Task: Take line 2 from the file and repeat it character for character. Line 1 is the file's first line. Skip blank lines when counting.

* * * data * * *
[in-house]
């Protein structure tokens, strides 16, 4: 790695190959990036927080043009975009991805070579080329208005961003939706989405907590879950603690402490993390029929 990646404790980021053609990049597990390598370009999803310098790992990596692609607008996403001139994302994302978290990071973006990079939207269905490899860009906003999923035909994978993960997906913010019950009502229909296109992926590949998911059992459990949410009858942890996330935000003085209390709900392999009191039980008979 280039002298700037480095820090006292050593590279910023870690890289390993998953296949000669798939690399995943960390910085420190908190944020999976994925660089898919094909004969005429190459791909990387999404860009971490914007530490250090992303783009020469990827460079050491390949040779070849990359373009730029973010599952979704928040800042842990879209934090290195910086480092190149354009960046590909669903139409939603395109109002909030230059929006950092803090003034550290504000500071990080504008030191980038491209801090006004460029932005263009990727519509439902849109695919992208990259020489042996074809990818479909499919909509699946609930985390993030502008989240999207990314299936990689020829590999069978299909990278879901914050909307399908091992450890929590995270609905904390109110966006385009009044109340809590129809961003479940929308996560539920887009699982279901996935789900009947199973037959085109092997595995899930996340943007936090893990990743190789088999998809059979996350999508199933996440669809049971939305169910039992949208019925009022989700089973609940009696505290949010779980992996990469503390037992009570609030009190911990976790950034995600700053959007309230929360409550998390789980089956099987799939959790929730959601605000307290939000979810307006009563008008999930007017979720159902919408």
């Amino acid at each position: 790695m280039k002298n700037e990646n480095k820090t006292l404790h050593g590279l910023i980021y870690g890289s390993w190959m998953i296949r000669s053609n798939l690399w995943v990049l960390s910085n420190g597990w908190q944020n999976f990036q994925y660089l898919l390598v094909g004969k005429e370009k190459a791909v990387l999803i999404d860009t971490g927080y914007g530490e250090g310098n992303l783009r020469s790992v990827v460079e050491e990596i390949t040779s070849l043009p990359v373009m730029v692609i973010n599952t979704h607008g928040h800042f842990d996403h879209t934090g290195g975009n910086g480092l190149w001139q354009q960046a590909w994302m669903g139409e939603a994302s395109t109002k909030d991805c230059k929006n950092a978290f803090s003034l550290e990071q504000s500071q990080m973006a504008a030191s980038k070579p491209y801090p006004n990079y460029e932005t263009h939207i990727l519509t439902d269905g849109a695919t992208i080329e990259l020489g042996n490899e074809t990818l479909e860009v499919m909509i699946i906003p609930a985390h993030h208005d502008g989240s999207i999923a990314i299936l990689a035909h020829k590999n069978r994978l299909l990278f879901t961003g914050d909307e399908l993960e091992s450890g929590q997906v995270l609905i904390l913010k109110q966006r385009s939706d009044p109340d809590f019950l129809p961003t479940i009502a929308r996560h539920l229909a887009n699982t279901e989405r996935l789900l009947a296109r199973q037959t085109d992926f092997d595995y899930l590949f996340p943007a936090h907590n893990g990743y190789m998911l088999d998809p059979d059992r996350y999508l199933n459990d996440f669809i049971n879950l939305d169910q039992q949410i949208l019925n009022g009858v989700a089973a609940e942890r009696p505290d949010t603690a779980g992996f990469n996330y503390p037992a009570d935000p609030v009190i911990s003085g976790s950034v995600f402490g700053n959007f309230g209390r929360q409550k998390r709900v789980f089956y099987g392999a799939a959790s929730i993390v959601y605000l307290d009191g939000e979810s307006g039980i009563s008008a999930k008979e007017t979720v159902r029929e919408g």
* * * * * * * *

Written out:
């Protein structure tokens, strides 16, 4: 790695190959990036927080043009975009991805070579080329208005961003939706989405907590879950603690402490993390029929 990646404790980021053609990049597990390598370009999803310098790992990596692609607008996403001139994302994302978290990071973006990079939207269905490899860009906003999923035909994978993960997906913010019950009502229909296109992926590949998911059992459990949410009858942890996330935000003085209390709900392999009191039980008979 280039002298700037480095820090006292050593590279910023870690890289390993998953296949000669798939690399995943960390910085420190908190944020999976994925660089898919094909004969005429190459791909990387999404860009971490914007530490250090992303783009020469990827460079050491390949040779070849990359373009730029973010599952979704928040800042842990879209934090290195910086480092190149354009960046590909669903139409939603395109109002909030230059929006950092803090003034550290504000500071990080504008030191980038491209801090006004460029932005263009990727519509439902849109695919992208990259020489042996074809990818479909499919909509699946609930985390993030502008989240999207990314299936990689020829590999069978299909990278879901914050909307399908091992450890929590995270609905904390109110966006385009009044109340809590129809961003479940929308996560539920887009699982279901996935789900009947199973037959085109092997595995899930996340943007936090893990990743190789088999998809059979996350999508199933996440669809049971939305169910039992949208019925009022989700089973609940009696505290949010779980992996990469503390037992009570609030009190911990976790950034995600700053959007309230929360409550998390789980089956099987799939959790929730959601605000307290939000979810307006009563008008999930007017979720159902919408």